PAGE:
Thoughts about retrospectives

Published by Cristina Pana on

successful retrospectives
Retrospective is a very important tool in agile development. The purpose of retrospectives is clearly described in the 12th agile principle: ‘At regular intervals, the team reflects on how to become more effective, then tunes and adjusts its behavior accordingly.’

Besides effectiveness, this reflection process brings improvement and innovation within a team (read more about retrospective benefits here).  Although people may look at it as a side effect, an awesome benefit is team bonding.

The role of a Scrum Master is essential in having a productive retrospective. But it is not enough, as the team members are the main actors in generating content and lesson learned. 

So keep in mind that the responsibility of improvement lies on the shoulders of the team members. The Scrum Master is just an enabler and generates the right settings for a growth mindset. Having this mindset in place is important. 

Think about it this way. We gather in a room. We reflect and write down the good and the bad. Then we make a decision and plan actions to improve for the next sprint. This process requires transparency, clear communication, active listening and trust.

  • Trust that I will not be judged.
  • Effort to express clearly my thoughts.
  • Focus in listening to others.
  • And courage to speak out.

We are digging into to past and some skeletons may be happy hippies, like a successful client meeting or a great demo. Other may have affected badly our sprints. Or our vibe within a project. Or it changed the budget, in a bad way. People can take it personal, feel guilty, become silent or aggressive.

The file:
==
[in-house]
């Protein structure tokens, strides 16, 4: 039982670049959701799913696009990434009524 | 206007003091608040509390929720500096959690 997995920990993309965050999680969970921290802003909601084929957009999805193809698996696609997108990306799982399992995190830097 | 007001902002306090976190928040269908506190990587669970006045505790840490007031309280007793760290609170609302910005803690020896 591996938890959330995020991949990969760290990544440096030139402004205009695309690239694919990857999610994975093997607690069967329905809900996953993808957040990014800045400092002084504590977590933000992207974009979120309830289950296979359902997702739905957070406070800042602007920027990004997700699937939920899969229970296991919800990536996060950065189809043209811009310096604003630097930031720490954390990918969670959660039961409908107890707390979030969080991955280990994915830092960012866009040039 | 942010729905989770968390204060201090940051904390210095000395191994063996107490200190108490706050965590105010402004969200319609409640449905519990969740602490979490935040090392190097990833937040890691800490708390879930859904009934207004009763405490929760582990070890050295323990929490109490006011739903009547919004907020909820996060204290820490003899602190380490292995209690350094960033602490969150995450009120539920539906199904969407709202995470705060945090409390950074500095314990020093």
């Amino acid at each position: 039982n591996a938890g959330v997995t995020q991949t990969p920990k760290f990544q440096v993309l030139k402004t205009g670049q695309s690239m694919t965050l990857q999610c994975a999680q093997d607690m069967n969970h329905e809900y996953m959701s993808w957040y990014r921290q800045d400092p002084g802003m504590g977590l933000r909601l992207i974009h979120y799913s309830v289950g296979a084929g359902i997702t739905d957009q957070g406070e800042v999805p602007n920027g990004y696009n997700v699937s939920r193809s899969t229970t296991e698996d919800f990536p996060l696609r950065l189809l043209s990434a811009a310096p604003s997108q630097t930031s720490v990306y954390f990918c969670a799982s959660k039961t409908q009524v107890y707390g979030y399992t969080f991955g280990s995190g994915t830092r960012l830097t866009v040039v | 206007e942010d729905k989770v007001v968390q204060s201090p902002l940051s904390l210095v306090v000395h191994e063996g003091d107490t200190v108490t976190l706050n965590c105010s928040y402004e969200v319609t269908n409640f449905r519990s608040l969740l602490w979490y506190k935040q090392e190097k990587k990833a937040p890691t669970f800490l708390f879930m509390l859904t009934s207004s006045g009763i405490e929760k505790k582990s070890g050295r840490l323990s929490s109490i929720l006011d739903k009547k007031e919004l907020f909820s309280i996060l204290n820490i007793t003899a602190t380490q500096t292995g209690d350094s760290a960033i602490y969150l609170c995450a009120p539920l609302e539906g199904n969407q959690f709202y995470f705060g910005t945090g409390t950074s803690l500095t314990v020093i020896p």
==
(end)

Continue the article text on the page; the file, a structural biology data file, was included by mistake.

Photo by You X Ventures on Unsplash

What I find useful for retrospectives

Take the same effort to think of the good as you do for the bad. It gives you good energy to invest in sharing the not so good.

Communicate assertively, in order to avoid assumptions, blaming or judgement. Example: I felt frustrated when the initial requests were changed 3 times.

Ask teammates how would they approach things from their perspective. It boosts the collaboration and confidence among co-workers.

Be in the moment. Focus within the mindset of the meeting, as the content will help you be better at your work.

Focus on the ‘I’: how can I improve, how can I help, what can I do to make things happen?

Come prepared. You know the drill, make a quick introspection before the meeting. It will help you organize your thoughts and words better.

The best retrospectives I took part of, ended with smiles and claps. There was energy to address the action plan and more confidence in the team. That is because people were focused on how to communicate better and how to improve issues.

Hope you take all the goods out of it. Retrospectives rock!


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